After a very controlled reminder by my long-suffering wife that I needed to slow down, my mind jumped to the analogy between driving too fast on snow and living a life that can far too easily careen out of control. Of course, the most obvious area of life that needs to "heed the speed" is my work. I have always been guilty of taking on too much ("overwhelmed" is what the "o" in "Bob" stands for). It was work that was on my mind that afternoon, rather than driving, which resulted in slowing too late in the snow, forcing me to brake too hard, thereby narrowly avoiding a crash under a tree for Christmas.

It is not uncommon to be “snowed under” at work this time of year, as every client seems to need their particular matter finished before Christmas, or at least by New Year's. Often the inability to shovel out from under the avalanche of assignments leaves me exhausted and with limited ability to enjoy and celebrate the Christmas season, as I would like. This year is no exception, with too many late nights and early mornings. Now I am not really complaining; being blessed with wonderful clients who trust me, and actually pay me to help them solve their problems is nothing to grouse about. But some days it seems more difficult to manage the "snow" like I used to.

Just as in my recent “cars on ice follies” incident, I need to learn to slow down. Believe me, when it comes to work, it is not easy. I feel like a sled dog that enthusiastically steps into the harness, ready to run the race, even if it is the Iditarod. To slow down, resist the “harness”, somehow feels like I am giving in to the disease, as if I was snowbound. Of course, it is not so much resignation, as recognition of reality. Parkinson's disease, like aging, does slow you down. A realist acknowledges that fact. Resisting it may be laudable, but it also may be foolish. There is a delicate balance between enjoying the snow and ignoring its dangers, thereby risking serious harm to self and others.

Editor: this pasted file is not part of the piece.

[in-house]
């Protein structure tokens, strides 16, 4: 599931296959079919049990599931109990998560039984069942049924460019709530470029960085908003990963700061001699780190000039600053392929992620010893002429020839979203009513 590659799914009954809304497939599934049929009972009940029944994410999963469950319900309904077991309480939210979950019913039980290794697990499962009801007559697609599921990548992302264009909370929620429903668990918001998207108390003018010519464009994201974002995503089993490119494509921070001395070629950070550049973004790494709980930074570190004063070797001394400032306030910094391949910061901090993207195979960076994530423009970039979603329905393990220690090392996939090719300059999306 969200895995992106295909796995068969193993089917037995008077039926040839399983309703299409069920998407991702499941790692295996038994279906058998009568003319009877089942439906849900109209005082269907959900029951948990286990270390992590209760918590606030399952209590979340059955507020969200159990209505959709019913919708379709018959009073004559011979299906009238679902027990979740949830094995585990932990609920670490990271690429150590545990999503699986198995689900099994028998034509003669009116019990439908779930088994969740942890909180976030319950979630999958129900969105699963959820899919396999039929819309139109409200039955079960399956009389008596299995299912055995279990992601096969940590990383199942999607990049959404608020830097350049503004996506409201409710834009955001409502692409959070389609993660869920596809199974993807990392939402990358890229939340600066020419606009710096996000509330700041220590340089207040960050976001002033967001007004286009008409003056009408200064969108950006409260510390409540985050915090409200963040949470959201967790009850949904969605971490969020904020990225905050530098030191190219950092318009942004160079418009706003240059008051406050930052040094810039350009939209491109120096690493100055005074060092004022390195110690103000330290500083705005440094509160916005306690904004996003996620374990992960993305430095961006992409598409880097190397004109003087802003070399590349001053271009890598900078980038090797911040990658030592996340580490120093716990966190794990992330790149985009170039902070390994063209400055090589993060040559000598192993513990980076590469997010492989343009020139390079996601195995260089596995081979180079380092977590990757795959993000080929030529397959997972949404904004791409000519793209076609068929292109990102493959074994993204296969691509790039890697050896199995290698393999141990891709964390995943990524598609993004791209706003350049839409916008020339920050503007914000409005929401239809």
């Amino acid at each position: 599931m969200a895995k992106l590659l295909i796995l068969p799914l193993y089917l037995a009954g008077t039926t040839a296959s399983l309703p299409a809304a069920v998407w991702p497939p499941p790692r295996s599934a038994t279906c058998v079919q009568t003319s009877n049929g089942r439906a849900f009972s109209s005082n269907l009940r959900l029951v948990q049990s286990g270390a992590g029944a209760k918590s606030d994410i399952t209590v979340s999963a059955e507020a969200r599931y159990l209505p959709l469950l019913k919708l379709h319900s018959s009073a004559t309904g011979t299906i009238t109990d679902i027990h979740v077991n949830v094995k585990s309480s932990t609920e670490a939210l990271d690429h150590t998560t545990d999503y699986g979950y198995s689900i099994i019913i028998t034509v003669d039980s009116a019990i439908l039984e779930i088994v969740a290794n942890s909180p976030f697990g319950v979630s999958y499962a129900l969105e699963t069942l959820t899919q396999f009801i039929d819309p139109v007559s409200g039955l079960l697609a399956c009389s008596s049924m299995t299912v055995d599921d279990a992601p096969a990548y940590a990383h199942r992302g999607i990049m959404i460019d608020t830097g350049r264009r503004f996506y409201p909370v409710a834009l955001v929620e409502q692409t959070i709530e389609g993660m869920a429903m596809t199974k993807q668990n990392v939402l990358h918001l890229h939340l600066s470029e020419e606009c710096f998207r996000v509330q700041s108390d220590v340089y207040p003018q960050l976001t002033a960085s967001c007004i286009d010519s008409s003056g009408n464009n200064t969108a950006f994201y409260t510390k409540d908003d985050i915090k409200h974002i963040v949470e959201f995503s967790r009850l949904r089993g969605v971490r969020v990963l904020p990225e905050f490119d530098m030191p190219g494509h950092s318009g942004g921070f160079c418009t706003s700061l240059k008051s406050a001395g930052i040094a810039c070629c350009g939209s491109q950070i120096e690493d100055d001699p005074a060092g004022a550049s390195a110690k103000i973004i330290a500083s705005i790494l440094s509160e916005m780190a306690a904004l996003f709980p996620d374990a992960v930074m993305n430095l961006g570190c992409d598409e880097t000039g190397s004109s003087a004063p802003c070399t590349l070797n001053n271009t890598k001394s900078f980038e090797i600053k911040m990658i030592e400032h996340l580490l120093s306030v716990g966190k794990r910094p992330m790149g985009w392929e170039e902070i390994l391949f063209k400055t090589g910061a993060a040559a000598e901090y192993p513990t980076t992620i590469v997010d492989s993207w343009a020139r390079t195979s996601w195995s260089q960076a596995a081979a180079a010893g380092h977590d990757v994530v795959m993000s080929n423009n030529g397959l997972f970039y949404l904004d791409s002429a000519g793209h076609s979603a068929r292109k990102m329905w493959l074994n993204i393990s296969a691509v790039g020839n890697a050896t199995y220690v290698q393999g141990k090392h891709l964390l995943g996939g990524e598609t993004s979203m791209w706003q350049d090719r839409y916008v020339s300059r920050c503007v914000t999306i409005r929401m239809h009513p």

So I have decided that, in driving and living, I need to learn to slow down a little. But let me be clear, even if I propose to think twice about overdriving my snow-skills, I will not be giving up the occasional snow doughnut in a deserted parking lot.

Saturday, December 5, 2009

In Praise of Weakness

On the fourth of a series of four double axels, Kurt Browning, the superstar figure skater, fell to the ice, spoiling his otherwise perfect display of athletic artistry. The crowd in the arena drew a collective breath as he bounced back onto his feet, regained his composure and skated through the remainder of his routine. But his smile was not quite as carefree as it had been earlier in the evening's show.

He was not the only one to fall in the filmed-for-television premiere of "Holiday Festival on Ice". Other stars, like double Olympic gold medalist, Katia Gordeeva, missed a jump as well. Seeing any performer stumble evokes a reaction. But when world and Olympic champion skaters fall the scene leaves you feeling anxious and tender toward them. Your heart goes out to them. "I know how you must feel" you whisper to yourself. All that skill, hours of practice, fighting through hardships and challenges, only to fall when it counts, in the final analysis, the grande finale. “Disappointed” is not a sufficient descriptor. Shaken, self-doubting, crushed or even devastated, may be better. We have all been there.